Cecilia Chak: “The experience was a little different than I had expected. I was nervous right before the presentation, and having to hold two mics and pass them between everyone as we presented threw us off a bit, but overall I think that the presentation was a success. I was pleasantly surprised by the amount of support the historical society showed us after the presentation and to hear how much they enjoyed our presentation. Their genuine interest and enthusiasm made the experience worth it.”

Senior Leo Chung discusses Spartan Ink, the school newspaper, at the Pinole Historical Society presentation.

Leo Chung: “I think it was fun to talk to people about our school. I was a bit nervous at the beginning, but talking to them made that go away.”

Deavin Tendean: “I thought that it was interesting that some people would want to know about our lives in portables. It felt great that we were able to show others that we shouldn’t be looked down upon just because we’re in portables and in fact, we were able to make it to good use such as the murals. I believe we have one of the best academies in the district too. Not many students will be able to experience what we have.”

Annett Tamayo: “I think that it was a super cool that we got to talk about our current environment at our school and the various opportunities we have for growth here in front of a group of Pinole Valley Alum. It was really nostalgic and I could feel that from the audience, because they were really curious about everything we do.”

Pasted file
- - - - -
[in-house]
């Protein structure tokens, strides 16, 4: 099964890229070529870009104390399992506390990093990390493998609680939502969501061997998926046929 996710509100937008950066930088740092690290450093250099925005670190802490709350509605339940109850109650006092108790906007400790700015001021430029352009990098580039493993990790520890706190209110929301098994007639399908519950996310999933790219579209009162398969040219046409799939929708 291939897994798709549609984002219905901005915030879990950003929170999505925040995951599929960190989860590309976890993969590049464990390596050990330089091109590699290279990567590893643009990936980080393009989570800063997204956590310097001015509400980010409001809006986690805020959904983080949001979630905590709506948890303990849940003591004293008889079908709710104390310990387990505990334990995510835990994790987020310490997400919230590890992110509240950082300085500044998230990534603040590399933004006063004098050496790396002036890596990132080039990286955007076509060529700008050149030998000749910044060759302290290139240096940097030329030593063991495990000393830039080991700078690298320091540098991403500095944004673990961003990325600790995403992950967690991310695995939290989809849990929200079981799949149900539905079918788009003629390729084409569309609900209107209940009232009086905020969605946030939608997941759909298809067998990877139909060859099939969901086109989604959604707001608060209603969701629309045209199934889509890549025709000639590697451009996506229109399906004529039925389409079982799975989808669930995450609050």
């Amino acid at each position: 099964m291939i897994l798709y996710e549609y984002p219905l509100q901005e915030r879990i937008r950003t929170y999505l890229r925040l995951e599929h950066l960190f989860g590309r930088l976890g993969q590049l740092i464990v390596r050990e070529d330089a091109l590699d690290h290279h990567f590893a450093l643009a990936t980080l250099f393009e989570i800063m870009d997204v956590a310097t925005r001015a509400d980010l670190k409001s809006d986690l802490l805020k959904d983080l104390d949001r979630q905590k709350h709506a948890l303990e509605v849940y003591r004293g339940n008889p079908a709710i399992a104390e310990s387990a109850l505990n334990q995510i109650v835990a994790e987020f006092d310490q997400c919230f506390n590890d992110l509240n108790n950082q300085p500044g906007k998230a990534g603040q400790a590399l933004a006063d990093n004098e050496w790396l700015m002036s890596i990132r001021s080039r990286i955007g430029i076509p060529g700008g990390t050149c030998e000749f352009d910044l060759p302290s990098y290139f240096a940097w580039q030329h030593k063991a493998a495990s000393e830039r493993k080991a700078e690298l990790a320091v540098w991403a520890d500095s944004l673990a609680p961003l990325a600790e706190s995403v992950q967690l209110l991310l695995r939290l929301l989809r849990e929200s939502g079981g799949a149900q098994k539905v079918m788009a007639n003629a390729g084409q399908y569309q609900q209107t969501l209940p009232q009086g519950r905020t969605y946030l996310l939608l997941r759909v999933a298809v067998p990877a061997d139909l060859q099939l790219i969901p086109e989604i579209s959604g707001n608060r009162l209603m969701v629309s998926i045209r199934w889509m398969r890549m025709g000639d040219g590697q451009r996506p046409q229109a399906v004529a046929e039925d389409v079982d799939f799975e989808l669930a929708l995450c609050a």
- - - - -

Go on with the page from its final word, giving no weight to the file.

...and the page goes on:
The next Monday, February 4th, Pinole Historical Society president Jeff Rubin visited our school to give a presentation on Pinole’s history, beginning with its Native American settlement. The name “Pinole” originates from “pinolli,” a form of ground maize (cornmeal) that was a staple food for settlers in the area. With western expansion, Pinole became a vast area of farmland and gradually developed with roads into the small city that it is now.

Presentation at Pinole Valley

Jeff’s presentation was full of old photographs of Pinole, especially from downtown. Students in the audience enjoyed guessing what is located at those areas currently and reflecting on how much Pinole has developed over the years. Many streets are named after important historical figures, like the Faria and Tennent families. Jeff also elaborated on the West Contra Costa Unified School District’s controversial formation and the origins of the “Flag Hill” located across the freeway.

The Pinole Historical Society’s next meeting (Feb. 15, 6:30 to 8 PM in conference rooms 2A and 2B of the Kaiser Permanente Medical Office Building, 1301 Pinole Valley Road) will feature an update on the new Pinole Valley High School from Lathrop Construction and WLC Architects. All are welcome and refreshments will be served. Students who are curious about our new school’s progress are encouraged to attend.

For students interested in contributing, society president Jeff Rubin is offering an opportunity for students to serve as advisors for feedback on the developing Pinole Historical Society Museum.  If you are interested, please email him for more information at [email protected]